Posted 3 years ago
Here's another from my "NO, you're *not* gonna throw that away" dumpster dive yesterday... ;-)
This old soldering iron (aka 'soldering copper') measures about 13" long overall. It has a turned wooden handle (w/copper ferrule) at one end of its iron shaft, with a roughly 3/4" x 2-3/4" octagonal/pointed soldering tip made of solid copper at its other. In use, its tip would have been heated in a small open-flame gas fired 'furnace' on a workbench until sufficiently hot to melt the solder -- then it could be used (quickly!) until it cooled enough to need reheated. [thus, in practical usage these were often found in pairs, so one could be re-heating while the 2nd was being used, then vice-versa]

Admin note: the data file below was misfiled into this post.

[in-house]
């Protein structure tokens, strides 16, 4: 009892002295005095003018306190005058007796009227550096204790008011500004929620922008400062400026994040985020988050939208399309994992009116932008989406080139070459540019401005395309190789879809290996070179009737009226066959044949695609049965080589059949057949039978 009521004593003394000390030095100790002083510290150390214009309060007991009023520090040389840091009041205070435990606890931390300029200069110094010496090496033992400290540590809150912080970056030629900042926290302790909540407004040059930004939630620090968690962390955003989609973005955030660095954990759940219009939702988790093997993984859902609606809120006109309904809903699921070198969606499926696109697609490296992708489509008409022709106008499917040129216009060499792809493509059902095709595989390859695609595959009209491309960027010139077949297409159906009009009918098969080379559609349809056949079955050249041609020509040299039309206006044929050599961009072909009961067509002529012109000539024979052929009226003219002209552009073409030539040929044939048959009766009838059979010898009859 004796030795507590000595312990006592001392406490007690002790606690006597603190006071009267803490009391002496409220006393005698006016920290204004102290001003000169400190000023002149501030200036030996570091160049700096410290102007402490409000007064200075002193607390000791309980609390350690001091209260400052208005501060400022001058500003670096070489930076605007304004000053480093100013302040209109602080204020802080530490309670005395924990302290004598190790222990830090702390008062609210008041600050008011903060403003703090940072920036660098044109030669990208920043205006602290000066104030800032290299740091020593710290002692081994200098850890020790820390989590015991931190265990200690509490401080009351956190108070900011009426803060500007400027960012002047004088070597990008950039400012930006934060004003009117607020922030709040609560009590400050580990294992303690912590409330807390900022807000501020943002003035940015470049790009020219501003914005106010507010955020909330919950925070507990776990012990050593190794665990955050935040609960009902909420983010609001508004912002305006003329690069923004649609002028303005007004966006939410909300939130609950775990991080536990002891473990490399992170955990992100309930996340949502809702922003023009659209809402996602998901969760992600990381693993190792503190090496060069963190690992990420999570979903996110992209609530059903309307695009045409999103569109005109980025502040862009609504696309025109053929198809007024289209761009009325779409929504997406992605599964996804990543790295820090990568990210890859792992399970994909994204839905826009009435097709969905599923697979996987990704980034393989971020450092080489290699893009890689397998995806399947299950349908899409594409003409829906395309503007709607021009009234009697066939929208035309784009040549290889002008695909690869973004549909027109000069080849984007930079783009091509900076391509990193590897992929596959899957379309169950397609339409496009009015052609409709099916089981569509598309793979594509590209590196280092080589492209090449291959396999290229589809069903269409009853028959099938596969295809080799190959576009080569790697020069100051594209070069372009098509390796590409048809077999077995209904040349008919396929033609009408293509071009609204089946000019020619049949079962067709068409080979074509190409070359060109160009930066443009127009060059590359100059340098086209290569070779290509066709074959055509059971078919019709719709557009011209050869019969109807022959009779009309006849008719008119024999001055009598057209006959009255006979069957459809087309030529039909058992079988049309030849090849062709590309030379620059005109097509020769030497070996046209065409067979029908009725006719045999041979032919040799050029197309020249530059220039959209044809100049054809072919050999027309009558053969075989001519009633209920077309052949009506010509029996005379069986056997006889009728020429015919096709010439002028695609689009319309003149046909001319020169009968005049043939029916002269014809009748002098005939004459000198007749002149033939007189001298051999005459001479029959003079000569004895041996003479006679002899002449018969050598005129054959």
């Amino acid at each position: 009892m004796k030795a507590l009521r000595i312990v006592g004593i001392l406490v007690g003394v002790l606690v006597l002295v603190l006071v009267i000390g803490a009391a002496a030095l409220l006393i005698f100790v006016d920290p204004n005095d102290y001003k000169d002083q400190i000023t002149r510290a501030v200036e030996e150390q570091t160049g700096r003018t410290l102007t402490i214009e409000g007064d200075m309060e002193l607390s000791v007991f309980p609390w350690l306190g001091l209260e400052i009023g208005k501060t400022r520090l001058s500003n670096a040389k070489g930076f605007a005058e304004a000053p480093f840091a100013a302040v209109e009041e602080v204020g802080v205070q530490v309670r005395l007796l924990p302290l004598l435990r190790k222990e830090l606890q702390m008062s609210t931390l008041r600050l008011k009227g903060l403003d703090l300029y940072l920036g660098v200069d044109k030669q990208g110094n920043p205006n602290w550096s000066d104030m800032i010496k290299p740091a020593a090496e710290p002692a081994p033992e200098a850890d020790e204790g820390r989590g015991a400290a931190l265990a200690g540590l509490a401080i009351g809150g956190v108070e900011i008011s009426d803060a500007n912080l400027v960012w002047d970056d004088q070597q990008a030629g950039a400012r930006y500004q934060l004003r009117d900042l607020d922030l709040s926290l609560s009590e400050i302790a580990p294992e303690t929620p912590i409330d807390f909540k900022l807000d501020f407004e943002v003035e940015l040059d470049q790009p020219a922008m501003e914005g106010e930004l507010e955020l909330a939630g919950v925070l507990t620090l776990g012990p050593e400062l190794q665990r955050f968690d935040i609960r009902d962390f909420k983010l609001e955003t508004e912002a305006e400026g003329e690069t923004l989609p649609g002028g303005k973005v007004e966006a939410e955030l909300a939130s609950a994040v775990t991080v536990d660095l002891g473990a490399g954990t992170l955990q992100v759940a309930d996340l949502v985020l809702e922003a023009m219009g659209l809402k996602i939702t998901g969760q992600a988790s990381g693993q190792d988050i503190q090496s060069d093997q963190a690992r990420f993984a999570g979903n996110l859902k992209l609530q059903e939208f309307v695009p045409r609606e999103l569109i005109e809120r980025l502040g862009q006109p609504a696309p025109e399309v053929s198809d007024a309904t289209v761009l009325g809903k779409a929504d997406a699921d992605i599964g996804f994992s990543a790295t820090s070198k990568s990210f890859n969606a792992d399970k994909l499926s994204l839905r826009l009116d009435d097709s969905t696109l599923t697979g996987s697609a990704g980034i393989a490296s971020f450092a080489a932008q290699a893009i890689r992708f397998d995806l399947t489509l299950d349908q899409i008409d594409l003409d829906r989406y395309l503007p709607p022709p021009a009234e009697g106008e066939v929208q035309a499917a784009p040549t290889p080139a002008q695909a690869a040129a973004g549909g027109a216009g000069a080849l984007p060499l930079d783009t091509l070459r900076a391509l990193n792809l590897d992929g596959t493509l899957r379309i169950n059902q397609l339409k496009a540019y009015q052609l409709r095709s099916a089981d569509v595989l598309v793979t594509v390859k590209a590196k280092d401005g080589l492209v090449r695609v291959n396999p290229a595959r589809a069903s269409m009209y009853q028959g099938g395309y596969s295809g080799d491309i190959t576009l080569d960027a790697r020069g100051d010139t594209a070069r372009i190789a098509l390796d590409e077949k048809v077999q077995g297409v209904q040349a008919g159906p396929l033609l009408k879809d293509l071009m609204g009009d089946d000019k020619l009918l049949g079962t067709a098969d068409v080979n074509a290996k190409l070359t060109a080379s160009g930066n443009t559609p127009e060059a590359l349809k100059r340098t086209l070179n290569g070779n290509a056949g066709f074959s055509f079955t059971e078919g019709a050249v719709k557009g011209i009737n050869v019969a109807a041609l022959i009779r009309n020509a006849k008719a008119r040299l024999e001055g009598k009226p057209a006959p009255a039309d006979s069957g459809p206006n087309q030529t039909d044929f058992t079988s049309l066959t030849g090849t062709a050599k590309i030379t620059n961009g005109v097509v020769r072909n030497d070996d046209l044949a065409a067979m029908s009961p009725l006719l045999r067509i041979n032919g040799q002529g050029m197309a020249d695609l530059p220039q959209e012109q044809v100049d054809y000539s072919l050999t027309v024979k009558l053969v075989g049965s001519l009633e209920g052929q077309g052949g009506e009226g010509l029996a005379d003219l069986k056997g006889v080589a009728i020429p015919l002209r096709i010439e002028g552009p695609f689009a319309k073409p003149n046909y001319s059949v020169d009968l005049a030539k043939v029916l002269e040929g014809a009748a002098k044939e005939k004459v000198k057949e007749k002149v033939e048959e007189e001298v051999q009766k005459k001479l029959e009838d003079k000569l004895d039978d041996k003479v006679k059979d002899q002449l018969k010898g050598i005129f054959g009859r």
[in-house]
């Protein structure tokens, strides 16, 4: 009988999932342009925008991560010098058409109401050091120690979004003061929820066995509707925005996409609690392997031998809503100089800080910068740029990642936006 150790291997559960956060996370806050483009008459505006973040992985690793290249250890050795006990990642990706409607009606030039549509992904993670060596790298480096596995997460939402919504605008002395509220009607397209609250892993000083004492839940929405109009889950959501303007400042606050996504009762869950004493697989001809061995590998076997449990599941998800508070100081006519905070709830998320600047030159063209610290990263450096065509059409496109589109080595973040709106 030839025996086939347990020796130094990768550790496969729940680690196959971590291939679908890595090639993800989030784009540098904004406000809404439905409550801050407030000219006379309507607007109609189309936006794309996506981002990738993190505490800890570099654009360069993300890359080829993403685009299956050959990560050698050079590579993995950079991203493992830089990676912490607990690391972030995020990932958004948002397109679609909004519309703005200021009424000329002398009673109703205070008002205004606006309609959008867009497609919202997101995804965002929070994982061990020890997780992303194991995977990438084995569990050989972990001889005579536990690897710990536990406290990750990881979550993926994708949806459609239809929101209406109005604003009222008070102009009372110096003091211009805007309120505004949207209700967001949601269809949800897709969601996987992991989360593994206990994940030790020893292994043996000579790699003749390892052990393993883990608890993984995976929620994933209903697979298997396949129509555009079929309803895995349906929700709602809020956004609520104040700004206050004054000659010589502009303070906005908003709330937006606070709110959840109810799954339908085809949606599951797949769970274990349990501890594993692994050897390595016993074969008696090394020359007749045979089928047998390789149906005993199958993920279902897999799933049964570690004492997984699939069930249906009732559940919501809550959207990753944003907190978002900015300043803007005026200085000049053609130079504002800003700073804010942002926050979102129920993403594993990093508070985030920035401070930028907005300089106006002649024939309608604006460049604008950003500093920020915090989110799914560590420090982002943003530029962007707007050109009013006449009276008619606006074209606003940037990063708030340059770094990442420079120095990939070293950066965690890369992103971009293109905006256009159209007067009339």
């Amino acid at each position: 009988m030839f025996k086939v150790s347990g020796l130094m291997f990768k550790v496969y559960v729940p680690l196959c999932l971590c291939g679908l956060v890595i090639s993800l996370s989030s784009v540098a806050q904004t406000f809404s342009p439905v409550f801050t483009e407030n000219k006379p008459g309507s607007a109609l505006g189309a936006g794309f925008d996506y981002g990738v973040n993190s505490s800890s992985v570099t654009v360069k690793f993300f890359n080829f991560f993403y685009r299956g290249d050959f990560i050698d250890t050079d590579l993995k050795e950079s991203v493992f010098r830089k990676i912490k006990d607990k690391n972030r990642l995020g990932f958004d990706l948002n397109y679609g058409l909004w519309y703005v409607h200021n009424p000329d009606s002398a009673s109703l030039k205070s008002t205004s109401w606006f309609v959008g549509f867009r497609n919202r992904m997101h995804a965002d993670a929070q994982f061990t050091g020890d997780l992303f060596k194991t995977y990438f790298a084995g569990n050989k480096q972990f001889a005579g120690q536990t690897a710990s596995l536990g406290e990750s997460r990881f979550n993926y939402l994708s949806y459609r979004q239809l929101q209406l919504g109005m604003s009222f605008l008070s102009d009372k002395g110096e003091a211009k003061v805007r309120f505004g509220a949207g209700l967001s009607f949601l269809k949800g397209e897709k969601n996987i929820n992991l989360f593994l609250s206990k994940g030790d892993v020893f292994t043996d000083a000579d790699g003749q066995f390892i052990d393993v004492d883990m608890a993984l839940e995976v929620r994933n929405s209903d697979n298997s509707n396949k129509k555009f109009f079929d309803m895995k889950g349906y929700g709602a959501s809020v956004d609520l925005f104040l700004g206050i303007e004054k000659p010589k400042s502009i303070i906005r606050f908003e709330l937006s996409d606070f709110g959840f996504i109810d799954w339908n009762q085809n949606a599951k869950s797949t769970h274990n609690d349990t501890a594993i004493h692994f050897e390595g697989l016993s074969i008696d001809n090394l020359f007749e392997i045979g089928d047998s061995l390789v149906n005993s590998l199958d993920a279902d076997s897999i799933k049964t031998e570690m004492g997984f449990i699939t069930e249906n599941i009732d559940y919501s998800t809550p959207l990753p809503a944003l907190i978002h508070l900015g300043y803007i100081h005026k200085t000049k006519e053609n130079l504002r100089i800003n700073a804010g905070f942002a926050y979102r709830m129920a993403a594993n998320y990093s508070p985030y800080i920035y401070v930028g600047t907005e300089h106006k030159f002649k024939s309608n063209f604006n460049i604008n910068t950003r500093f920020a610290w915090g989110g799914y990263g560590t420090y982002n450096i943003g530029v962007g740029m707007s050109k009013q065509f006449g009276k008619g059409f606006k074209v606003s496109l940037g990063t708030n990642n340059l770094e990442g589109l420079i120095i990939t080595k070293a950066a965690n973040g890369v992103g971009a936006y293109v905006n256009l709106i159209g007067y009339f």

The copper tip on this example is stamped "THE ELECTRIC MATERIALS CO. NORTH EAST. PA.". I'm guessing 1900's-1940's for its age but I don't know for sure, maybe even older?
The stamped metal 'stand' pictured with it is probably newer (1950's-60's) and likely actually made for use with a high-wattage electric soldering iron instead.